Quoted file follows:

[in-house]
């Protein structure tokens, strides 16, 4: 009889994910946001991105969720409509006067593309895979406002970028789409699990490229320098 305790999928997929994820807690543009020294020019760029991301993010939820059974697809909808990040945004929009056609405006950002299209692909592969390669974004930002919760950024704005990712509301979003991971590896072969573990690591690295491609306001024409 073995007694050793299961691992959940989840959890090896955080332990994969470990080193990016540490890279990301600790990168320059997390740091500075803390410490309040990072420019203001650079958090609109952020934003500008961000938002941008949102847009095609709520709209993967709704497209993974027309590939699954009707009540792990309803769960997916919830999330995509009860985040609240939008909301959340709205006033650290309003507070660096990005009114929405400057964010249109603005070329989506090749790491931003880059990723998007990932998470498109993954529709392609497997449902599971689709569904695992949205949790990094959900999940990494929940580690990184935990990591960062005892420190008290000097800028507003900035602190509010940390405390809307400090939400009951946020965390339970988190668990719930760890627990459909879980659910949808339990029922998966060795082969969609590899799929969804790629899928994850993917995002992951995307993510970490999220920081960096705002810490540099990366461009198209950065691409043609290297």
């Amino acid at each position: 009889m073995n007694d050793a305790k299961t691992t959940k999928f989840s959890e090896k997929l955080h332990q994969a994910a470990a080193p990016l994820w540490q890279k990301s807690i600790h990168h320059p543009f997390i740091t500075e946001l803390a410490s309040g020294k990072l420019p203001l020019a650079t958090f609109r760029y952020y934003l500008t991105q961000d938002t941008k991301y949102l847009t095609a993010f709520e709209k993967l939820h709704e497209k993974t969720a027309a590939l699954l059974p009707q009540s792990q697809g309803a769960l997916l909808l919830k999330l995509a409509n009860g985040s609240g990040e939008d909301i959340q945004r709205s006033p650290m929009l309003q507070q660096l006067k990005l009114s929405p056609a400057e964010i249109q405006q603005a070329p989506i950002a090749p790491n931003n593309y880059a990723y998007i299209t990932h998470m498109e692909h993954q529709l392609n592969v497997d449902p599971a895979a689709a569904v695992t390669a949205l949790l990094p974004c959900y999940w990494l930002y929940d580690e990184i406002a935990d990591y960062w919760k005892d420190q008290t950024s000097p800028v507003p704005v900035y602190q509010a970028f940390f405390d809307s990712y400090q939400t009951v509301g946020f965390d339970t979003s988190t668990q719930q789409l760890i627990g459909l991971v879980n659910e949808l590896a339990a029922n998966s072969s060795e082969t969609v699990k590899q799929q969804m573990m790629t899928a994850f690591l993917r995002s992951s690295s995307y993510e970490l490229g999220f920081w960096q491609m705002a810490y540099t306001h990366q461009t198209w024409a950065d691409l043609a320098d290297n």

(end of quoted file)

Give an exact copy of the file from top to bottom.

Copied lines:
[in-house]
């Protein structure tokens, strides 16, 4: 009889994910946001991105969720409509006067593309895979406002970028789409699990490229320098 305790999928997929994820807690543009020294020019760029991301993010939820059974697809909808990040945004929009056609405006950002299209692909592969390669974004930002919760950024704005990712509301979003991971590896072969573990690591690295491609306001024409 073995007694050793299961691992959940989840959890090896955080332990994969470990080193990016540490890279990301600790990168320059997390740091500075803390410490309040990072420019203001650079958090609109952020934003500008961000938002941008949102847009095609709520709209993967709704497209993974027309590939699954009707009540792990309803769960997916919830999330995509009860985040609240939008909301959340709205006033650290309003507070660096990005009114929405400057964010249109603005070329989506090749790491931003880059990723998007990932998470498109993954529709392609497997449902599971689709569904695992949205949790990094959900999940990494929940580690990184935990990591960062005892420190008290000097800028507003900035602190509010940390405390809307400090939400009951946020965390339970988190668990719930760890627990459909879980659910949808339990029922998966060795082969969609590899799929969804790629899928994850993917995002992951995307993510970490999220920081960096705002810490540099990366461009198209950065691409043609290297």
């Amino acid at each position: 009889m073995n007694d050793a305790k299961t691992t959940k999928f989840s959890e090896k997929l955080h332990q994969a994910a470990a080193p990016l994820w540490q890279k990301s807690i600790h990168h320059p543009f997390i740091t500075e946001l803390a410490s309040g020294k990072l420019p203001l020019a650079t958090f609109r760029y952020y934003l500008t991105q961000d938002t941008k991301y949102l847009t095609a993010f709520e709209k993967l939820h709704e497209k993974t969720a027309a590939l699954l059974p009707q009540s792990q697809g309803a769960l997916l909808l919830k999330l995509a409509n009860g985040s609240g990040e939008d909301i959340q945004r709205s006033p650290m929009l309003q507070q660096l006067k990005l009114s929405p056609a400057e964010i249109q405006q603005a070329p989506i950002a090749p790491n931003n593309y880059a990723y998007i299209t990932h998470m498109e692909h993954q529709l392609n592969v497997d449902p599971a895979a689709a569904v695992t390669a949205l949790l990094p974004c959900y999940w990494l930002y929940d580690e990184i406002a935990d990591y960062w919760k005892d420190q008290t950024s000097p800028v507003p704005v900035y602190q509010a970028f940390f405390d809307s990712y400090q939400t009951v509301g946020f965390d339970t979003s988190t668990q719930q789409l760890i627990g459909l991971v879980n659910e949808l590896a339990a029922n998966s072969s060795e082969t969609v699990k590899q799929q969804m573990m790629t899928a994850f690591l993917r995002s992951s690295s995307y993510e970490l490229g999220f920081w960096q491609m705002a810490y540099t306001h990366q461009t198209w024409a950065d691409l043609a320098d290297n």